India’s Sputnik moment
Sometimes history repeats itself. While the United States and the Soviet Union embarked on a legendary space race to the moon during the Cold War, a similar story seems to take place nowadays in Asia, where China, Japan and India battle for supremacy in space. All three have been preparing their own Mars mission during the past decade. A Japanese launch failed in 2003, and a Chinese-Russian project to Mars failed to leave the earth's orbit in 2011, prompting China to declare that it would not try again for years to come. The Asian competition is, of course, contrary to the Cold War, embedded within the liberal framework of economic globalization and cooperation, but some similarities remain.
India's seemingly successful launch thus hands India a sweet technological and political victory in the field of interplanetary exploration - at a time when the world hears few good news from the world's largest democracy, which was once everybody's darling. So far, only the United States, Europe and Russia have been able to launch successful mission to Mars. If India pulls of the trick, it will join a select elite club, the first developing country to do so. For a day or two, the daily avalanche of negative news about corruption, crime and poverty gave way to national pride and collective self-confidence. Indian society has long had an interest in astronomy: Indian children learn in school about the ancient astronomer Aryabhata and his important works about the solar system.
At the same time, both within India and abroad, critics point out that persistent levels of poverty and severe problems with basic infrastructure in many parts of the country should be the government's priority. Why spend millions of rupees for a space program when millions of Indians languish in poverty?
Before coming to such a conclusion, however, it must be noted that at a cost of about $72m, India's Mars Orbiter Mission (MOM) is very cheap by the standards of planetary missions. NASA's Maven Mars mission - which will take place later this year - costs almost ten times as much. India could therefore become a leader in low-budget space research and help making it affordable for many other developing countries.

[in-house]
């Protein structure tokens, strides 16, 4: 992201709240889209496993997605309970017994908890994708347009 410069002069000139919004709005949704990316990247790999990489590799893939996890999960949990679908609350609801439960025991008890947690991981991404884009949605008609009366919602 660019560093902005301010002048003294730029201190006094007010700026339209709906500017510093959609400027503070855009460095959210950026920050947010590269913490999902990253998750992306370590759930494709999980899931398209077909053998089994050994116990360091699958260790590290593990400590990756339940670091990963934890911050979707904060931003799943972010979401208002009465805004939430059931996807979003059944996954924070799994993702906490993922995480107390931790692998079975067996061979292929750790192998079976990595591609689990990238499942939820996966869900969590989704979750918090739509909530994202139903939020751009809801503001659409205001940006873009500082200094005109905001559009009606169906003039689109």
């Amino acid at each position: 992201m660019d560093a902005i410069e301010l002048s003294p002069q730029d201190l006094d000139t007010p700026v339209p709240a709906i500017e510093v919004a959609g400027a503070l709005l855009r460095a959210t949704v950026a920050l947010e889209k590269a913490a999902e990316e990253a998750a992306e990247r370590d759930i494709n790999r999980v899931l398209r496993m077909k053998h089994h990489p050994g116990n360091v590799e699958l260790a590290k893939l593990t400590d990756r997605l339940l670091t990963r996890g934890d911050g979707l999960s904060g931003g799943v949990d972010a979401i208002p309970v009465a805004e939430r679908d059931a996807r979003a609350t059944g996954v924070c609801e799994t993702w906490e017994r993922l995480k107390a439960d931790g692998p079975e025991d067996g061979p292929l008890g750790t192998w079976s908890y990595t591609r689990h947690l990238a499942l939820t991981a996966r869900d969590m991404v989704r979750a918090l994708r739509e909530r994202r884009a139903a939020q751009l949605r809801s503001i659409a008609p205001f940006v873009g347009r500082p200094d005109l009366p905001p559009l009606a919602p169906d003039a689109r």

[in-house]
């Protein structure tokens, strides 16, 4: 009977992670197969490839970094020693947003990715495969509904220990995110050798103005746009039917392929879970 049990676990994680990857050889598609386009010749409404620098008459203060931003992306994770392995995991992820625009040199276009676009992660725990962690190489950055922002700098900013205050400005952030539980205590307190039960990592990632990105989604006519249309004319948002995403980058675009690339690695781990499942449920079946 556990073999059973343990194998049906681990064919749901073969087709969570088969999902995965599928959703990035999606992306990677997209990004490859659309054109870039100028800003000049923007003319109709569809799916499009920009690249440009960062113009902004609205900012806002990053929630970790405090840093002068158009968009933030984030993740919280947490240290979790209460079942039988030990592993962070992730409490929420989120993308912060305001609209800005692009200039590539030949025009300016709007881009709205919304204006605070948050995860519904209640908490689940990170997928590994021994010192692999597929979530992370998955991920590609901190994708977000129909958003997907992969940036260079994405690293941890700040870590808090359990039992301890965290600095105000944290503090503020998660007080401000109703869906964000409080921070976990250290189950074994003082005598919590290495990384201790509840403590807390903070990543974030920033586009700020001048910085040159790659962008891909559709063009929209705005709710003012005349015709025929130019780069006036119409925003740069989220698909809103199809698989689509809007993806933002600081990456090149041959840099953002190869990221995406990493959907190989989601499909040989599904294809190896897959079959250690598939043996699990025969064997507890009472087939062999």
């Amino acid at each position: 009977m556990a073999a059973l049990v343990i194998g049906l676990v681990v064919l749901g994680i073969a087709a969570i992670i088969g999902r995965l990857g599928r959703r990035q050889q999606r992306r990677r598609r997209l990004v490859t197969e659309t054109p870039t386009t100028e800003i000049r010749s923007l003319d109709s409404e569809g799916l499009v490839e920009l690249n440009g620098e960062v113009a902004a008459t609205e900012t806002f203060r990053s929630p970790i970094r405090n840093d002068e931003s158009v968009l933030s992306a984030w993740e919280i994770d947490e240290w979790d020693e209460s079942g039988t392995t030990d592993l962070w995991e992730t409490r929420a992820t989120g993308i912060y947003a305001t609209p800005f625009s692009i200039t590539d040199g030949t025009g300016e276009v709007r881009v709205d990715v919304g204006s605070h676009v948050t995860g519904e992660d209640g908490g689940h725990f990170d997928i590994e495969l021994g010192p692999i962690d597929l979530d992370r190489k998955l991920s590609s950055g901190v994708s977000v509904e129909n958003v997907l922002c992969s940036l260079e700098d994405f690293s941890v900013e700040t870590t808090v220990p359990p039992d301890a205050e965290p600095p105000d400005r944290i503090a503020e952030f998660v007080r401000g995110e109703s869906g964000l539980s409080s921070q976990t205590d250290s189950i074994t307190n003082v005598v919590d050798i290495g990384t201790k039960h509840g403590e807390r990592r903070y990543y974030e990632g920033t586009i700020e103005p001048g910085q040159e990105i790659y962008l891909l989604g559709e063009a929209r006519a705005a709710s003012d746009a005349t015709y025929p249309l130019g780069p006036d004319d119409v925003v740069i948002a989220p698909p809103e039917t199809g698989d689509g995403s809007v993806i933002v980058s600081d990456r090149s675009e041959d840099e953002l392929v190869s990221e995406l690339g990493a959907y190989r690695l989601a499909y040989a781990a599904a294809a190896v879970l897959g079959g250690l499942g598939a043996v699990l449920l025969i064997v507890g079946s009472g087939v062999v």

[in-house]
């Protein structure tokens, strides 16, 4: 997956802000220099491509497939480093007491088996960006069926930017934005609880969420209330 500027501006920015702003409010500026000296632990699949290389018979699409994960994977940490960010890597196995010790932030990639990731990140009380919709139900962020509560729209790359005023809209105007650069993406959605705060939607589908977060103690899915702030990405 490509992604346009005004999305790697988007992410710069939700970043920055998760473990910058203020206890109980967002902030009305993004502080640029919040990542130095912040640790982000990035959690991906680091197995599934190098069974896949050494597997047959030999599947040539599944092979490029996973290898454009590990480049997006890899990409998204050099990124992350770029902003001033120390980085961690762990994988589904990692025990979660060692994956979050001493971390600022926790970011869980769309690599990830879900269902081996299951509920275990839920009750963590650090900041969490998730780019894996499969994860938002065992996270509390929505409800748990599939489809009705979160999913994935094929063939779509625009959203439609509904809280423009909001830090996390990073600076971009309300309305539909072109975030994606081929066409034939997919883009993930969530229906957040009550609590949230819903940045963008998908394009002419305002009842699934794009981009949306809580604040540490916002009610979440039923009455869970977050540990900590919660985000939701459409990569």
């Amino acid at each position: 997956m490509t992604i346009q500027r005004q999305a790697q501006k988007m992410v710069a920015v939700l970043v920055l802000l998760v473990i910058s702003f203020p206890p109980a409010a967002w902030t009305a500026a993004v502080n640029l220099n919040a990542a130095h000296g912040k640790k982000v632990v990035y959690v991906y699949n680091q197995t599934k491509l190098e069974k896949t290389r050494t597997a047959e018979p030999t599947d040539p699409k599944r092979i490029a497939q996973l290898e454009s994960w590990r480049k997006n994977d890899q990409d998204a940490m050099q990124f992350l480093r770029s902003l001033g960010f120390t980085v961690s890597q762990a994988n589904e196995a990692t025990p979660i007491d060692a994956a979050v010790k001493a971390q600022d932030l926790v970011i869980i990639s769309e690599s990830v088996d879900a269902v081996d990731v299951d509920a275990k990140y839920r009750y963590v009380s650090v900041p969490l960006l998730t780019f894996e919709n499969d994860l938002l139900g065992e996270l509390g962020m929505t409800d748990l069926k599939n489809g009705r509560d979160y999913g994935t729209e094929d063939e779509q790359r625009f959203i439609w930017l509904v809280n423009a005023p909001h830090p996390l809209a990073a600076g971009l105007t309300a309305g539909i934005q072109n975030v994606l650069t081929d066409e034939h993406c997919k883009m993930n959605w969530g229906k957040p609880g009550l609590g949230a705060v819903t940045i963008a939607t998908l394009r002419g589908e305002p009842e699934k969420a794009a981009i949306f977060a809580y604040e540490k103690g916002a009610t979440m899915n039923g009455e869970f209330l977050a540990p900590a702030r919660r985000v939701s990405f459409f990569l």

Its supporters rightly point out that India's space program is about more than just political prestige or potential commercial gain. It helps improve meteorological forecasting, which proved particularly helpful recently when the government evacuated one million people from regions along the Southeastern coastline due to an approaching cyclone. Security matters, too. Recently, India launched its first military satellite for naval intelligence gathering, amid growing concerns about a Chinese naval presence in the Indian Ocean. India’s National Satellite System is linked to its Integrated Missile Development Program, which built India’s intermediate-range ballistic missiles. India's intercontinental ballistic missile (ICBM) program is successful partly due to the cooperation between the civilian scientific community and the defense industry.
Euphoria may be widespread, but the scientific verdict on India's Mars Mission will only come later, of course. It is worth remembering that India’s first lunar mission, which was meant to explore the moon for two years, was declared lost after about 300 days due to technical difficulties. Until then, Aryabhata's heirs will hope for the best.
Picture credit: NASA